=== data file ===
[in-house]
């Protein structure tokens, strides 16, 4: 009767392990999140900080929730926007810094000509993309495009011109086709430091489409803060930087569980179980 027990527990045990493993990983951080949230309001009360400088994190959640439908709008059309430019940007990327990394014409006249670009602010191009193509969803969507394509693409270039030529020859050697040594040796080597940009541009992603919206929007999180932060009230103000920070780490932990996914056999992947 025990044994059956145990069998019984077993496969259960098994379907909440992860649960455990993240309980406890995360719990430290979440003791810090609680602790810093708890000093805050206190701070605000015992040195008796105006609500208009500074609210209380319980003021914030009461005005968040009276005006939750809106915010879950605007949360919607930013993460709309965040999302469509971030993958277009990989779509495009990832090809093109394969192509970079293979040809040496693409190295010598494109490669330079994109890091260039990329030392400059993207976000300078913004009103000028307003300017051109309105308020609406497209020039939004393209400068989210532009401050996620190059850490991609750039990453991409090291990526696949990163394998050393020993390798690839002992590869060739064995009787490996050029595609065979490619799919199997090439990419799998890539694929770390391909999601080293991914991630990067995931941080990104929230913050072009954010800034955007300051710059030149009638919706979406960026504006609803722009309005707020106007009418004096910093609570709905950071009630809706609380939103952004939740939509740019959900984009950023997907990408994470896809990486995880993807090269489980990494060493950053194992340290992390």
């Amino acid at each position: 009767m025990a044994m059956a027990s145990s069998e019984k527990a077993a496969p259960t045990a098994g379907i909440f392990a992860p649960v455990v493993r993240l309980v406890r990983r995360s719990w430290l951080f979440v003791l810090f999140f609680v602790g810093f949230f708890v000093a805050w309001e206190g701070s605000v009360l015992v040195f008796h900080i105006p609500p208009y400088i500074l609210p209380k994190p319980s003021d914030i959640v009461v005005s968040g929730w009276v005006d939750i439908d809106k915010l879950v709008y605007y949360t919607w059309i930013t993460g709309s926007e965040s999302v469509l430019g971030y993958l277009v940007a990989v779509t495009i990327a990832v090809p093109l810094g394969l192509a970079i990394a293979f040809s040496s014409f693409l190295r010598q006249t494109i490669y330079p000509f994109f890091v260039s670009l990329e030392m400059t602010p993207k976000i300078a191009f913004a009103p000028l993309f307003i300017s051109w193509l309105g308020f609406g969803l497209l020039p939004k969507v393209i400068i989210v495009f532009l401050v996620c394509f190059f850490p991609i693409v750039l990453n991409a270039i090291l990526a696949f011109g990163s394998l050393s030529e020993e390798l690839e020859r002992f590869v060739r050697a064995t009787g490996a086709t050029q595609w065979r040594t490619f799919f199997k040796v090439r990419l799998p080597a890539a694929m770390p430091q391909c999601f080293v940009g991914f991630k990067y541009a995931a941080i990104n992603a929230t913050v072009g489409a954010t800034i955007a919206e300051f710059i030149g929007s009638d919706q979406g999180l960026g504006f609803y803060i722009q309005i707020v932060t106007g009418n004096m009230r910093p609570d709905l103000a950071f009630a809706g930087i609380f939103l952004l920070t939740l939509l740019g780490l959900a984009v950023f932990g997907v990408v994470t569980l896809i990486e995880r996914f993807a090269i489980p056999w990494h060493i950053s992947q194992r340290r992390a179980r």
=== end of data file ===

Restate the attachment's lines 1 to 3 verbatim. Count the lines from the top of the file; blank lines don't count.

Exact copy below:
[in-house]
């Protein structure tokens, strides 16, 4: 009767392990999140900080929730926007810094000509993309495009011109086709430091489409803060930087569980179980 027990527990045990493993990983951080949230309001009360400088994190959640439908709008059309430019940007990327990394014409006249670009602010191009193509969803969507394509693409270039030529020859050697040594040796080597940009541009992603919206929007999180932060009230103000920070780490932990996914056999992947 025990044994059956145990069998019984077993496969259960098994379907909440992860649960455990993240309980406890995360719990430290979440003791810090609680602790810093708890000093805050206190701070605000015992040195008796105006609500208009500074609210209380319980003021914030009461005005968040009276005006939750809106915010879950605007949360919607930013993460709309965040999302469509971030993958277009990989779509495009990832090809093109394969192509970079293979040809040496693409190295010598494109490669330079994109890091260039990329030392400059993207976000300078913004009103000028307003300017051109309105308020609406497209020039939004393209400068989210532009401050996620190059850490991609750039990453991409090291990526696949990163394998050393020993390798690839002992590869060739064995009787490996050029595609065979490619799919199997090439990419799998890539694929770390391909999601080293991914991630990067995931941080990104929230913050072009954010800034955007300051710059030149009638919706979406960026504006609803722009309005707020106007009418004096910093609570709905950071009630809706609380939103952004939740939509740019959900984009950023997907990408994470896809990486995880993807090269489980990494060493950053194992340290992390």
């Amino acid at each position: 009767m025990a044994m059956a027990s145990s069998e019984k527990a077993a496969p259960t045990a098994g379907i909440f392990a992860p649960v455990v493993r993240l309980v406890r990983r995360s719990w430290l951080f979440v003791l810090f999140f609680v602790g810093f949230f708890v000093a805050w309001e206190g701070s605000v009360l015992v040195f008796h900080i105006p609500p208009y400088i500074l609210p209380k994190p319980s003021d914030i959640v009461v005005s968040g929730w009276v005006d939750i439908d809106k915010l879950v709008y605007y949360t919607w059309i930013t993460g709309s926007e965040s999302v469509l430019g971030y993958l277009v940007a990989v779509t495009i990327a990832v090809p093109l810094g394969l192509a970079i990394a293979f040809s040496s014409f693409l190295r010598q006249t494109i490669y330079p000509f994109f890091v260039s670009l990329e030392m400059t602010p993207k976000i300078a191009f913004a009103p000028l993309f307003i300017s051109w193509l309105g308020f609406g969803l497209l020039p939004k969507v393209i400068i989210v495009f532009l401050v996620c394509f190059f850490p991609i693409v750039l990453n991409a270039i090291l990526a696949f011109g990163s394998l050393s030529e020993e390798l690839e020859r002992f590869v060739r050697a064995t009787g490996a086709t050029q595609w065979r040594t490619f799919f199997k040796v090439r990419l799998p080597a890539a694929m770390p430091q391909c999601f080293v940009g991914f991630k990067y541009a995931a941080i990104n992603a929230t913050v072009g489409a954010t800034i955007a919206e300051f710059i030149g929007s009638d919706q979406g999180l960026g504006f609803y803060i722009q309005i707020v932060t106007g009418n004096m009230r910093p609570d709905l103000a950071f009630a809706g930087i609380f939103l952004l920070t939740l939509l740019g780490l959900a984009v950023f932990g997907v990408v994470t569980l896809i990486e995880r996914f993807a090269i489980p056999w990494h060493i950053s992947q194992r340290r992390a179980r």